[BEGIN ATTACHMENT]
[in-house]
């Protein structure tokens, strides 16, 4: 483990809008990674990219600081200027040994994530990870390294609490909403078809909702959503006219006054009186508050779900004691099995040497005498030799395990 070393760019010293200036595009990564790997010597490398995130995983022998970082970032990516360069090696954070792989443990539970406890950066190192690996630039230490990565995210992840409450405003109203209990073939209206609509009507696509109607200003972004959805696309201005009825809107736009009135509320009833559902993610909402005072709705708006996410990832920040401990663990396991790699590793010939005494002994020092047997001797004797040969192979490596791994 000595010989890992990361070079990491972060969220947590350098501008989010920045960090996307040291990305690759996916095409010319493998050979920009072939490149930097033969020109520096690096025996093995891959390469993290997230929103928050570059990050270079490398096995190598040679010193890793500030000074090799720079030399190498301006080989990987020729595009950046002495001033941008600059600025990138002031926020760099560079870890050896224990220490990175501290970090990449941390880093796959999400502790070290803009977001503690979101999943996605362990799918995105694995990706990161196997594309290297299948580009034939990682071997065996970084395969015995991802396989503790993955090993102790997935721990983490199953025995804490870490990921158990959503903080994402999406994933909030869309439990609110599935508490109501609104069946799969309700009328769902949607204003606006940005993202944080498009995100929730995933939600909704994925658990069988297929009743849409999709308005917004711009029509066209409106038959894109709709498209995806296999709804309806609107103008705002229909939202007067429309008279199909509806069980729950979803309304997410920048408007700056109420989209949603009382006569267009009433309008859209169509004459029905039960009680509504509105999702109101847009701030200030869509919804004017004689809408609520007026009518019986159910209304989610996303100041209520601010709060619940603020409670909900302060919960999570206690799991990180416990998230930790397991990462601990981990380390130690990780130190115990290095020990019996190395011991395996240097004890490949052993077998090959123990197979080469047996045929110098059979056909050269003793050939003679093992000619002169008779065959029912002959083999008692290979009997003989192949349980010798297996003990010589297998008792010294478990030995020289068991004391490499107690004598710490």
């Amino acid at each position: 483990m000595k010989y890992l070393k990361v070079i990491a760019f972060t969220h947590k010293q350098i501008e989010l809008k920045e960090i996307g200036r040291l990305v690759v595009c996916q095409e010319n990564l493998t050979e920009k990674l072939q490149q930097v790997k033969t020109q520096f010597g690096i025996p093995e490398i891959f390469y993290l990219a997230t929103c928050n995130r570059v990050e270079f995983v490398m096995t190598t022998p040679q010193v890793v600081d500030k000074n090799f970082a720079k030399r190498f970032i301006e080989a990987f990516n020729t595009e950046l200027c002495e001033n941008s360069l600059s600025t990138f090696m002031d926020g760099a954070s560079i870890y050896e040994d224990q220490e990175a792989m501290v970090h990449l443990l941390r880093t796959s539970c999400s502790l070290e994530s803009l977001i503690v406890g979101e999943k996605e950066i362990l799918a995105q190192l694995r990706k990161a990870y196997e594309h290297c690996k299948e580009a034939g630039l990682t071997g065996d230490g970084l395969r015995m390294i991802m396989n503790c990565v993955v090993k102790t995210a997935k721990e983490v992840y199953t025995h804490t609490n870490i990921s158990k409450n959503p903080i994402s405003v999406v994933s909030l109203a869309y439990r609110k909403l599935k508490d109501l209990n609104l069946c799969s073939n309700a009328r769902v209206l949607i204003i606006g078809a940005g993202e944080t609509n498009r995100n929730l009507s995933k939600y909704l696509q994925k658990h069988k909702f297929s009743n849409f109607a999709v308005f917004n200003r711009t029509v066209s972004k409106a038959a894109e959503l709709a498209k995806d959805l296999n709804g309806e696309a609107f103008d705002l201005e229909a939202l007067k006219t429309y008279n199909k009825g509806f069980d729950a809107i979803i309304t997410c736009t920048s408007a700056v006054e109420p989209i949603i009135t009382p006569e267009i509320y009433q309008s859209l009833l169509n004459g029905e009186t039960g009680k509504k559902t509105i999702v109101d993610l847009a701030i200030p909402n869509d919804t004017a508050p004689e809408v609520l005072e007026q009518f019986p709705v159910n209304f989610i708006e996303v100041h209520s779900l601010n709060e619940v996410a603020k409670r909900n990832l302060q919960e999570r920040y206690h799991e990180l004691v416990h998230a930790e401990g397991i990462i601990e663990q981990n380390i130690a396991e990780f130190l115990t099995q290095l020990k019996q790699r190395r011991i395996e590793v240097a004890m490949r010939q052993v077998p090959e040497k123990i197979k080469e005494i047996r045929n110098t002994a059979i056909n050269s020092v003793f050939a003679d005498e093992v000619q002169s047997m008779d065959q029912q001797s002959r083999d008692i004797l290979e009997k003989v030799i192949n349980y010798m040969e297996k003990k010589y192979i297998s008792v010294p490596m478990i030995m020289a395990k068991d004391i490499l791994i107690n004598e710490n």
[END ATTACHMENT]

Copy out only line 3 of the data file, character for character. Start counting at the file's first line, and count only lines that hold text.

């Amino acid at each position: 483990m000595k010989y890992l070393k990361v070079i990491a760019f972060t969220h947590k010293q350098i501008e989010l809008k920045e960090i996307g200036r040291l990305v690759v595009c996916q095409e010319n990564l493998t050979e920009k990674l072939q490149q930097v790997k033969t020109q520096f010597g690096i025996p093995e490398i891959f390469y993290l990219a997230t929103c928050n995130r570059v990050e270079f995983v490398m096995t190598t022998p040679q010193v890793v600081d500030k000074n090799f970082a720079k030399r190498f970032i301006e080989a990987f990516n020729t595009e950046l200027c002495e001033n941008s360069l600059s600025t990138f090696m002031d926020g760099a954070s560079i870890y050896e040994d224990q220490e990175a792989m501290v970090h990449l443990l941390r880093t796959s539970c999400s502790l070290e994530s803009l977001i503690v406890g979101e999943k996605e950066i362990l799918a995105q190192l694995r990706k990161a990870y196997e594309h290297c690996k299948e580009a034939g630039l990682t071997g065996d230490g970084l395969r015995m390294i991802m396989n503790c990565v993955v090993k102790t995210a997935k721990e983490v992840y199953t025995h804490t609490n870490i990921s158990k409450n959503p903080i994402s405003v999406v994933s909030l109203a869309y439990r609110k909403l599935k508490d109501l209990n609104l069946c799969s073939n309700a009328r769902v209206l949607i204003i606006g078809a940005g993202e944080t609509n498009r995100n929730l009507s995933k939600y909704l696509q994925k658990h069988k909702f297929s009743n849409f109607a999709v308005f917004n200003r711009t029509v066209s972004k409106a038959a894109e959503l709709a498209k995806d959805l296999n709804g309806e696309a609107f103008d705002l201005e229909a939202l007067k006219t429309y008279n199909k009825g509806f069980d729950a809107i979803i309304t997410c736009t920048s408007a700056v006054e109420p989209i949603i009135t009382p006569e267009i509320y009433q309008s859209l009833l169509n004459g029905e009186t039960g009680k509504k559902t509105i999702v109101d993610l847009a701030i200030p909402n869509d919804t004017a508050p004689e809408v609520l005072e007026q009518f019986p709705v159910n209304f989610i708006e996303v100041h209520s779900l601010n709060e619940v996410a603020k409670r909900n990832l302060q919960e999570r920040y206690h799991e990180l004691v416990h998230a930790e401990g397991i990462i601990e663990q981990n380390i130690a396991e990780f130190l115990t099995q290095l020990k019996q790699r190395r011991i395996e590793v240097a004890m490949r010939q052993v077998p090959e040497k123990i197979k080469e005494i047996r045929n110098t002994a059979i056909n050269s020092v003793f050939a003679d005498e093992v000619q002169s047997m008779d065959q029912q001797s002959r083999d008692i004797l290979e009997k003989v030799i192949n349980y010798m040969e297996k003990k010589y192979i297998s008792v010294p490596m478990i030995m020289a395990k068991d004391i490499l791994i107690n004598e710490n």